I saw it in 3D. I was a little skeptical, because most films shot in 2D that get converted to 3D look terrible. The 3D is shoddy and the characters look like cardboard cutouts. A simple test is to take off your 3D glasses: blurry means that it is 3D, unblurred and in-focus means you wasted your money. This movie is actually 3D, and it’s worth paying a few extra bucks for the full experience. The cinematography alone is impressive, so seeing it in 2D is not missing out on much. Everybody wins. There are some great shots in the NYC battle. There’s a rapid shot where the camera is looking through the shattered rear window of a cab. Another great shot shows Captain America’s reflection in an overturned motorcycle’s mirror.

So this movie has already been ridiculously hyped. It has made over $207 million in its first 3 days in the US. It’s made over $1.008 billion. It’s already the #11 movie of all time. It wont be Avatar status, but it’s going to be in the top ten for sure. This isn’t the best movie of all time. But it will be a lot of people’s favorite movie. And you can’t fault them for that. This movie is a great blockbuster. There are a lot of great characters, funny moments, and jaw-dropping special effects. And it has heart.

Joss Whedon compares the Avengers to a family. They don’t always get along. They fight and bicker and argue with each other. But they come together when the need to. They work together and they save New York City. And saving New York City is always good.

This movie appeals to everyone. I saw it with three lesbians and an old man. We all had a blast. This is an awesome movie and I can’t wait to see it again. It is one of those movies that you geek out over and you do your best Iron Man and Hulk impressions to try and recreate the magic. Just see it already. Don’t be the only one left out.

Critically Rated at 15.5/17

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Marvels

Kurt Busiek’s Marvels is an epic history of key moments in the Marvel Universe. Instead of being shown from the side of metahumans, it is shown from the side of regular people. Marvels is the story of photojournalist Phil Sheldon. He experiences firsthand the awe and fear that superheroes inspire. The Human Torch, Namor, Captain America, the Fantastic Four, Spider-Man, a few X-Men and tons of other Marvel characters make appearances.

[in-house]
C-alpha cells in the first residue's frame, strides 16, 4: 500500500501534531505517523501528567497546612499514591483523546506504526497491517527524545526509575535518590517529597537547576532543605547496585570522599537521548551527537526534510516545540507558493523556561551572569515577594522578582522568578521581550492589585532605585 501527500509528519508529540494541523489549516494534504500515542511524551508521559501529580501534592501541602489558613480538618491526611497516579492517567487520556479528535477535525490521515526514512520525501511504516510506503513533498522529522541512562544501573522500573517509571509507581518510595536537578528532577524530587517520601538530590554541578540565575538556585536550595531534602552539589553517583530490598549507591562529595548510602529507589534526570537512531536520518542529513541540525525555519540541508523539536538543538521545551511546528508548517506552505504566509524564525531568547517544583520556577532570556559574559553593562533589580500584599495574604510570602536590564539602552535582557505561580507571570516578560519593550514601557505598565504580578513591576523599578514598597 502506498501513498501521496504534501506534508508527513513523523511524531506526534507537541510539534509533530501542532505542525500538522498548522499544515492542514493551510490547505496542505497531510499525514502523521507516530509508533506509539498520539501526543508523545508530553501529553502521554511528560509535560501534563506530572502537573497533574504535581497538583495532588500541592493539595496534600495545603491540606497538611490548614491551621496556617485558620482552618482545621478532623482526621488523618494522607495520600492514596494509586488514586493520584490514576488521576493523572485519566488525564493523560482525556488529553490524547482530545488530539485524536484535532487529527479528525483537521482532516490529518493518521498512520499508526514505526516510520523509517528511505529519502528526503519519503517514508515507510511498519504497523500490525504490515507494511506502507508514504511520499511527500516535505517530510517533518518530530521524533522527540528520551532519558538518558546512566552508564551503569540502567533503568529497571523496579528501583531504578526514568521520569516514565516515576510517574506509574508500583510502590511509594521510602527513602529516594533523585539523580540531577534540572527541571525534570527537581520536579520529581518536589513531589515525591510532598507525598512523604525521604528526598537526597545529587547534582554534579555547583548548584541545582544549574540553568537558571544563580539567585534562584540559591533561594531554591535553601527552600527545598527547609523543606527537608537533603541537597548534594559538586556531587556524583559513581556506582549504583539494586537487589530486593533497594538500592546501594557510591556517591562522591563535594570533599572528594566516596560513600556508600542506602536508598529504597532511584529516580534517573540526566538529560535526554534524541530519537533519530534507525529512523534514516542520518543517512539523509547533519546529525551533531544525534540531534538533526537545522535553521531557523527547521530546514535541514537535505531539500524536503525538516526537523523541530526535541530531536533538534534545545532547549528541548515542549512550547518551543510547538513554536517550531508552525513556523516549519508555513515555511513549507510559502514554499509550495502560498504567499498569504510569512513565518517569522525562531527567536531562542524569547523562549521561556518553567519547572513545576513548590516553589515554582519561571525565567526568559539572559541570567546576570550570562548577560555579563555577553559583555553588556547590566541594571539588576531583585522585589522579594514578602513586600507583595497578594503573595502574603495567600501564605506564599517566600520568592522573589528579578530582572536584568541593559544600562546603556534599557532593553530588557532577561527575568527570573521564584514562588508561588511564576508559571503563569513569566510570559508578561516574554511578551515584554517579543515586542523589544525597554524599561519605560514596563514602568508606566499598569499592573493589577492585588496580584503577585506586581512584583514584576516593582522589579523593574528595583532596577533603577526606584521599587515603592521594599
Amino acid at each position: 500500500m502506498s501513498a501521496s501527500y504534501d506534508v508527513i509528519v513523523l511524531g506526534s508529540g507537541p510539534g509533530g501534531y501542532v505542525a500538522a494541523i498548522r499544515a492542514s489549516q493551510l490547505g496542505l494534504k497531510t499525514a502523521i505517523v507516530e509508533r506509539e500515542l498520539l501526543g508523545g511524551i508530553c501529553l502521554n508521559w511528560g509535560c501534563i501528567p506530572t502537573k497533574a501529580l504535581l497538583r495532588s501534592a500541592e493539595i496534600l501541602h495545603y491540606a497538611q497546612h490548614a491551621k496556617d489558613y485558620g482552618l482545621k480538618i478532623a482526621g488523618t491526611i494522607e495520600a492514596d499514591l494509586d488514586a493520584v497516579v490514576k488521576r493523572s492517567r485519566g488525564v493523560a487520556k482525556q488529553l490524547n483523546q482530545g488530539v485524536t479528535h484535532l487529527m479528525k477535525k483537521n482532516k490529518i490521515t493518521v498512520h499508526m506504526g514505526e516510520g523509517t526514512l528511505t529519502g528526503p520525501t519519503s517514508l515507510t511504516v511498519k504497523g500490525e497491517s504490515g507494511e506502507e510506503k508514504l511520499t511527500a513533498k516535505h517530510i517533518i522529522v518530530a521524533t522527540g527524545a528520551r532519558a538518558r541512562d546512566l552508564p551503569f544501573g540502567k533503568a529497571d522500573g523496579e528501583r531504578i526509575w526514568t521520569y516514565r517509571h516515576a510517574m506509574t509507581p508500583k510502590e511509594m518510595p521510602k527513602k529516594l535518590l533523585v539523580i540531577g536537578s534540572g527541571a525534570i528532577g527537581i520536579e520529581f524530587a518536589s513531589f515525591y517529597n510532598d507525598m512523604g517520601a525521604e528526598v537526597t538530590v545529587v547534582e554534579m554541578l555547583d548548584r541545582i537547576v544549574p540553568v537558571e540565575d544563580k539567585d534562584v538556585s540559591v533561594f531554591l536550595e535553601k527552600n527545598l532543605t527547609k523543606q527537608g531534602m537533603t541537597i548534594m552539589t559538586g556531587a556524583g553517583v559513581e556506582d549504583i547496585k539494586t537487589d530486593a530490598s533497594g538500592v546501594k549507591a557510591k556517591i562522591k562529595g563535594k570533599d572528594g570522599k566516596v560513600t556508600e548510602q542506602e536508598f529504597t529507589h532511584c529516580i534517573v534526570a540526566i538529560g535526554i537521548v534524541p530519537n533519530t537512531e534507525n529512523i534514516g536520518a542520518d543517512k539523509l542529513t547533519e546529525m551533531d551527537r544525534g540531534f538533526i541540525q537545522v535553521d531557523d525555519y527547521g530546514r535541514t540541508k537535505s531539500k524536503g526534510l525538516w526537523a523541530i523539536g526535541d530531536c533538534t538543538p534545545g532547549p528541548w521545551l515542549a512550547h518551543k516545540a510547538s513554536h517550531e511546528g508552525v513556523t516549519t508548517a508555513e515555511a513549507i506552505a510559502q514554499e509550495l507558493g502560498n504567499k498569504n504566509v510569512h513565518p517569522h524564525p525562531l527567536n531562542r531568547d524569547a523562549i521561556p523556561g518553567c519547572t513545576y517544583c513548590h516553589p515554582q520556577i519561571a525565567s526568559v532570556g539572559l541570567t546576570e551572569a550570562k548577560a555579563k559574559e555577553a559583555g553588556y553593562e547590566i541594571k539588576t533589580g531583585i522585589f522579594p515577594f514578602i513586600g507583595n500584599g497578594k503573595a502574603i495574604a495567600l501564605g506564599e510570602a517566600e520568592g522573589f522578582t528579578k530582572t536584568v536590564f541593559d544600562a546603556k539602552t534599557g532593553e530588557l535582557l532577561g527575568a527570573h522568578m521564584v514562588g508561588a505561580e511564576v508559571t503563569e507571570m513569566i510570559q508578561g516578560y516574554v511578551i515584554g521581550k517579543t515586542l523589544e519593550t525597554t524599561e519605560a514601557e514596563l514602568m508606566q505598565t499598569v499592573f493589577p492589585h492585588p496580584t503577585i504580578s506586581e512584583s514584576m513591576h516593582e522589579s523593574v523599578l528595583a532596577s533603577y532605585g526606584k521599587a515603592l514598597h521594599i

The story is pretty interesting, but once again the artwork takes center stage. Alex Ross is an amazing artist. Marvels lets him cut loose and depict iconic figures and important moments in the Marvel Universe is stunning, almost photorealistic paintings. Kingdom Come was all aged DC characters, well past their prime. Marvels depicts most of the important Marvel characters in all their glory. The panels seem to come to life.

If superheroes were real, life would be pretty shitty for normal people. And there are a lot more normal people than superheroes. Therefore, the world would be pretty shitty. People would live in a constant state of fear. They would rely on heroes to save them, because that’s what heroes do. But if they don’t get saved, they blame the heroes. If the heroes save the world, the normal people will forget after awhile. Marvels tries to tackle those issues. Phil Sheldon fears the Marvels, grows to accept them, rely on them, and ultimately defend them.

Marvels is a pretty awesome comic. The four issues cram a lot of important Marvel events and characters into a cohesive and interesting story. The artwork transcends the material, and your jaw drops with each turn of the page. It is simply beautiful art. It helps to humanize the heroes, makes them more down-to-earth and approachable, while at the same time idolizing them and putting them on a pedestal. Go read this now. Or at least Google Image Alex Ross paintings and admire those.

Critically Rated at 13/17